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For many youths on the cusp of adulthood, building the confidence to take the necessary steps towards independence can be challenging and intimidating. The Old Vic is changing that through a special programme aimed at nurturing the core skills young people need to navigate the working world.

The theatre's Take the Lead programme has helped thousands of students improve their self-confidence as well as their communication, self-management, teamwork and problem-solving abilities – foundational skills transferable across any industry.

Despite the pandemic challenges of the past two years, the free programme was offered again in 2021, with support from RBC, providing inspiration and hope to participants during an especially difficult period in their lives.

students holding completion certificates Old Vic

“Their belief in themselves skyrockets," says Jessica Alade, a trained actor with extensive experience working with young people across numerous theatres and organisations, including The Old Vic and Take the Lead.

“The biggest thing is that confidence by the end of the project is just incredible."

The programme consists of a launch event that brings together students from different schools to learn from guest speakers about a broad range of industries; following that, there are three creative skill-building workshops, led by trained facilitators.

Take the Lead managed to wrap up in 2020 just before the global pandemic hit, but it faced new challenges in 2021. With in-person access to schools limited, the programme pivoted to an online platform, live streaming into the students' homes and classrooms for the first two workshops. An in-person option became available for the third session, when protective public health measures eased.

Despite the challenges of online learning, strong positive feedback from students and teachers alike demonstrated the programme's enduring impact.

"The facilitators did an excellent job of making the virtual seem real, and it felt like they were in the room with us," one participant said. Another student wrote: "The programme helped me; it has pushed boundaries and made the real world not so scary." Other students shared how the programme inspired them to take on leadership roles, helped them realise their strengths, weaknesses and other possible paths in their future, and made them feel comfortable about speaking up and expressing themselves.

Among teachers, 84 percent said they would take part in the programme again and felt it was impactful and had a positive effect on their students' well-being.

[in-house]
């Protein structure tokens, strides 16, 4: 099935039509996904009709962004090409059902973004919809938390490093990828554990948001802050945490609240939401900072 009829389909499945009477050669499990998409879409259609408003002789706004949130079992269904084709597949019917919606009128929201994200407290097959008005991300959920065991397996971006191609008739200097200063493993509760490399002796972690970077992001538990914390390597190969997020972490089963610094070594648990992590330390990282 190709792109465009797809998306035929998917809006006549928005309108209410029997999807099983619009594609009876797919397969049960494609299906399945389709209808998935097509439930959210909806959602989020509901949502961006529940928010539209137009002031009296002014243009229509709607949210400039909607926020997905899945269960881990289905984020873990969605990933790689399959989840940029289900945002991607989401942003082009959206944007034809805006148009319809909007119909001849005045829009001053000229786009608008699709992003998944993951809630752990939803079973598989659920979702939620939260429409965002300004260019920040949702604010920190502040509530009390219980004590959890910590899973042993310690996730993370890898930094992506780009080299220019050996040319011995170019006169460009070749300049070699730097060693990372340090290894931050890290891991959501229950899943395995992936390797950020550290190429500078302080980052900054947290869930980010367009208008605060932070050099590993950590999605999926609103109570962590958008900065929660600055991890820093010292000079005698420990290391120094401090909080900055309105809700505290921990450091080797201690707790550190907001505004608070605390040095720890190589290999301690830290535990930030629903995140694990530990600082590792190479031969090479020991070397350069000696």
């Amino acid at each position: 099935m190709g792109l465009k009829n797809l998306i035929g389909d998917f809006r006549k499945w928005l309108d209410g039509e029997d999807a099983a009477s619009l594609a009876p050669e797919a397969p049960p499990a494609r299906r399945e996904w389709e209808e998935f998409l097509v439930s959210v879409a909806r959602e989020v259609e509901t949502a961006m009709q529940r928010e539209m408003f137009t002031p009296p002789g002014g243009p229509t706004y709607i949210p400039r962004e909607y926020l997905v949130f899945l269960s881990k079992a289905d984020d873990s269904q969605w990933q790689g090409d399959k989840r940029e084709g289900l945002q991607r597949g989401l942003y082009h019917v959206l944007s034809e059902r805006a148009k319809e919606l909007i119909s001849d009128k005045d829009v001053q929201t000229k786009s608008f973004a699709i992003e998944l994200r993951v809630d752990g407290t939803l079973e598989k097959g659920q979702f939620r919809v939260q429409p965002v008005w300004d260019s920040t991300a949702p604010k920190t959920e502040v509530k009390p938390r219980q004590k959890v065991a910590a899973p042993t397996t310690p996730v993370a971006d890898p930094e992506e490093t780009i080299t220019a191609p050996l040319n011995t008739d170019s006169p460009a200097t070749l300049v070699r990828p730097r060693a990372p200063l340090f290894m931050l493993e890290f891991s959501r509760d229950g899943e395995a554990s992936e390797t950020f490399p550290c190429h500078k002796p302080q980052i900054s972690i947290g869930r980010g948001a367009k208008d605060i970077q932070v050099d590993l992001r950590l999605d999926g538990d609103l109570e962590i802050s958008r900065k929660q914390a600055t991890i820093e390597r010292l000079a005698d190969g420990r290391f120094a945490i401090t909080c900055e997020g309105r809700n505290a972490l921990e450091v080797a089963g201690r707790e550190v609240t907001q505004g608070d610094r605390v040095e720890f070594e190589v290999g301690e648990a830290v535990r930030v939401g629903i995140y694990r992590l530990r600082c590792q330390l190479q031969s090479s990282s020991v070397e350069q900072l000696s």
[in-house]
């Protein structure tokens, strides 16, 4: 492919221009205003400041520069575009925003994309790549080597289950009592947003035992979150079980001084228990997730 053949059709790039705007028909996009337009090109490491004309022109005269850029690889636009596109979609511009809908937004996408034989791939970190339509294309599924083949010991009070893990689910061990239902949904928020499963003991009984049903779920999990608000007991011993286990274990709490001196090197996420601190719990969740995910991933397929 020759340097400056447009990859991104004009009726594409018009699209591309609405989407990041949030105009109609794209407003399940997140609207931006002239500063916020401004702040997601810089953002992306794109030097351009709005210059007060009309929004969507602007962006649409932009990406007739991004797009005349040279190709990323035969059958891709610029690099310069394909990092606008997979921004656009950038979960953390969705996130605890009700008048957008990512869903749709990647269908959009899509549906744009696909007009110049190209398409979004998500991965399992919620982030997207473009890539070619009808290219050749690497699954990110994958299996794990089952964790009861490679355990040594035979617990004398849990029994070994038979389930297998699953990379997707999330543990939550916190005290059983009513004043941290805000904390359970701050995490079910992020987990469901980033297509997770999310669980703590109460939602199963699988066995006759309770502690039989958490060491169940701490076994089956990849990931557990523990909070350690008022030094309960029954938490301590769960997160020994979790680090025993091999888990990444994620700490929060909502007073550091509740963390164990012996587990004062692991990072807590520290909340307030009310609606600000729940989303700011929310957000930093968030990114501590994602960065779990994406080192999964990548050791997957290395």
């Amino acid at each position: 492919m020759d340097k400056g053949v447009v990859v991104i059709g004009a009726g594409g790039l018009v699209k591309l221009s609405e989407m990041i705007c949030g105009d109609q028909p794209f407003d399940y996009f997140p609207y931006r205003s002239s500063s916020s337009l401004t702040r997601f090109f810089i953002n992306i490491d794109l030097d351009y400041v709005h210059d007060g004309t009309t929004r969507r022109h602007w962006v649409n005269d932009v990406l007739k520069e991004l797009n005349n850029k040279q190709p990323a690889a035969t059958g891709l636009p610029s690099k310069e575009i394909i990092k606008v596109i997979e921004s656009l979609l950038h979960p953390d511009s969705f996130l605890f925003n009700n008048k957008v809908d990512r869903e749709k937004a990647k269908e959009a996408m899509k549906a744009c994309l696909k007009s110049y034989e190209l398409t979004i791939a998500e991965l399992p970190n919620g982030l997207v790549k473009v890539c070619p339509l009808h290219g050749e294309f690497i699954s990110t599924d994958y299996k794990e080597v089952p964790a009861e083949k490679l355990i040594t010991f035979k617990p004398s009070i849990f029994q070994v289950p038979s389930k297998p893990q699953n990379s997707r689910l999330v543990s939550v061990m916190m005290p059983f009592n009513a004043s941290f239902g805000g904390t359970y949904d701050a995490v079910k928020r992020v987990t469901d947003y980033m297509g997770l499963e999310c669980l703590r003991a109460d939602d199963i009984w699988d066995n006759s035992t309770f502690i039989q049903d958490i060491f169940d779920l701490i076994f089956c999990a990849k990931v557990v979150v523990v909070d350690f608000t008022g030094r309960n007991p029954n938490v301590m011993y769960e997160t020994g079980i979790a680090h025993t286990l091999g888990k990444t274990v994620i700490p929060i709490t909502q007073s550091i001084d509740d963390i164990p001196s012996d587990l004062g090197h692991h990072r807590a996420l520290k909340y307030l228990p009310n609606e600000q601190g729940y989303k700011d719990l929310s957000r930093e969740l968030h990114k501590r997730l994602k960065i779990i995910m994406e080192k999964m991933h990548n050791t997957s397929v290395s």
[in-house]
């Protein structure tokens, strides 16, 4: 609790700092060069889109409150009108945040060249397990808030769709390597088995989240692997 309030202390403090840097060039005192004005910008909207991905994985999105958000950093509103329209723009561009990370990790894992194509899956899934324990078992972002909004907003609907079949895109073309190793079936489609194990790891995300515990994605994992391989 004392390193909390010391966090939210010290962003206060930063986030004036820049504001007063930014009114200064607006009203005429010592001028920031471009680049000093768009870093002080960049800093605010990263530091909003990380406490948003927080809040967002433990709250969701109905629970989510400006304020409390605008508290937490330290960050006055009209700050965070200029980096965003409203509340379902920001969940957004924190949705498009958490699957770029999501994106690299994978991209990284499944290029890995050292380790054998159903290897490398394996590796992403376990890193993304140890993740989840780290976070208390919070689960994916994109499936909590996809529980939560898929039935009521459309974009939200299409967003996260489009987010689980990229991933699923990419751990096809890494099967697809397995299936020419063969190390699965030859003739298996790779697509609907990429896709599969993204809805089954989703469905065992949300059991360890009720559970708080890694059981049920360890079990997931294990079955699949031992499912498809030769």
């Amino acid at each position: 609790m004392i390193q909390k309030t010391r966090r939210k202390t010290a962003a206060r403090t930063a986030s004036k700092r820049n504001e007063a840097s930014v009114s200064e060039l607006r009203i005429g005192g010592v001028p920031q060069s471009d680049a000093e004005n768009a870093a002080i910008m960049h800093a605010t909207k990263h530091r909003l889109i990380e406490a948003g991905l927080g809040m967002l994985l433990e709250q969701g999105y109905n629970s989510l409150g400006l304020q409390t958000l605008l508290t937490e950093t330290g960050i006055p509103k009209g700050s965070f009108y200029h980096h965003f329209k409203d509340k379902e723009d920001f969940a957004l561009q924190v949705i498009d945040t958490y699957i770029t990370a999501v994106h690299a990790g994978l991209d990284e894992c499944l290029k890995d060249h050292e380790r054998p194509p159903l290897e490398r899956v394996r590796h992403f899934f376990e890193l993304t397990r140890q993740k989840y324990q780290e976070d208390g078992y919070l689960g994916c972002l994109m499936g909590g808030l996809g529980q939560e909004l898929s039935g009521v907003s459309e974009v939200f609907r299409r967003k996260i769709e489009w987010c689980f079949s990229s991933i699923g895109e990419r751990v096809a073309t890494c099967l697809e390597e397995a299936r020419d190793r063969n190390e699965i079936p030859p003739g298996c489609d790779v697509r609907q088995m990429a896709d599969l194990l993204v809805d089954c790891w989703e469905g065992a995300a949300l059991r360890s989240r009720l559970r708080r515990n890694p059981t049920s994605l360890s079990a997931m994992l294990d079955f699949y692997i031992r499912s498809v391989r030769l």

Ashmole Academy, one of the schools that returned in 2021, considers the programme “essential" and believes it offers students an enriching opportunity to engage creatively, while at the same time helps to nurture more well-rounded individuals.

What makes Take the Lead so special, according to Alade, is that it is not just geared towards those interested in a creative or theatrical career. Whether students want to go into acting, finance or the armed forces, the skills they develop can be widely applied to interviews, future employment or the next chapter in their education, she says.

students-holding programme from Old Vic

“It's so broad, but the participants can make it really specific to themselves, to take from it what they want and need," Alade says.

The first workshop focuses on techniques (typically used by actors) that help students identify their strengths and improve their communication skills; it also teaches them exercises that can be applied in real-life situations. The second session builds on those skills by having students go through the process of creating a theatre company, during which they learn about self-management, team work and problem-solving. More than two dozen RBC employees provided live online feedback and advice to students in 2021. The final workshop pulls together these techniques and skills through individual and group activities, from interviews and “elevator pitches" to breathing exercises to help calm their nerves.

In 2021, the programme saw a 20 percent increase in applications from schools (compared to 20192020), with more than 100 groups from 69 schools vying for a spot. Ultimately, 990 students enrolled from 24 schools across 17 London boroughs.

The students – the majority of whom had never been to The Old Vic and were not studying drama or performing arts – came from diverse backgrounds. A third of participants identified as Black or Black British, and more than a quarter identified as Asian or Asian British; almost 10 percent also identified as having a disability.

“This programme is incredibly unique … in that it's an employability programme that draws on theatre makers," says Alade.

“All of this stuff is going to help you. I think it's really wonderful to have that shared language and know that, regardless of what direction you want to go in – whether or not you know what you want to do, whether it's higher education or you want to leave school and go straight into work – these are valuable tools."